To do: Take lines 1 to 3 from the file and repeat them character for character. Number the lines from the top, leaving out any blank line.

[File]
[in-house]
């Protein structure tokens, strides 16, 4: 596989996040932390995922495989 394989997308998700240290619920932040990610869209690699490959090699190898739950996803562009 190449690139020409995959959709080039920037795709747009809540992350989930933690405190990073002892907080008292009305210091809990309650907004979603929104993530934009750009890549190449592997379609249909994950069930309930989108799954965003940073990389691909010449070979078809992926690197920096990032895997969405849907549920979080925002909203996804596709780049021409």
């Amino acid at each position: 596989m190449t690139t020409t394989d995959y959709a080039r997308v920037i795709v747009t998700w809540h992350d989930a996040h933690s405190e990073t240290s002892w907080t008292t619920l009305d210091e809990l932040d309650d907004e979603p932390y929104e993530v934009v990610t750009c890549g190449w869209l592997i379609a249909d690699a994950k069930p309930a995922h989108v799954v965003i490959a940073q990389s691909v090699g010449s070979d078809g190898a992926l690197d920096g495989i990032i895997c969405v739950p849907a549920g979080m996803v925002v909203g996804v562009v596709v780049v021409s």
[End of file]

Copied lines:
[in-house]
């Protein structure tokens, strides 16, 4: 596989996040932390995922495989 394989997308998700240290619920932040990610869209690699490959090699190898739950996803562009 190449690139020409995959959709080039920037795709747009809540992350989930933690405190990073002892907080008292009305210091809990309650907004979603929104993530934009750009890549190449592997379609249909994950069930309930989108799954965003940073990389691909010449070979078809992926690197920096990032895997969405849907549920979080925002909203996804596709780049021409």
């Amino acid at each position: 596989m190449t690139t020409t394989d995959y959709a080039r997308v920037i795709v747009t998700w809540h992350d989930a996040h933690s405190e990073t240290s002892w907080t008292t619920l009305d210091e809990l932040d309650d907004e979603p932390y929104e993530v934009v990610t750009c890549g190449w869209l592997i379609a249909d690699a994950k069930p309930a995922h989108v799954v965003i490959a940073q990389s691909v090699g010449s070979d078809g190898a992926l690197d920096g495989i990032i895997c969405v739950p849907a549920g979080m996803v925002v909203g996804v562009v596709v780049v021409s």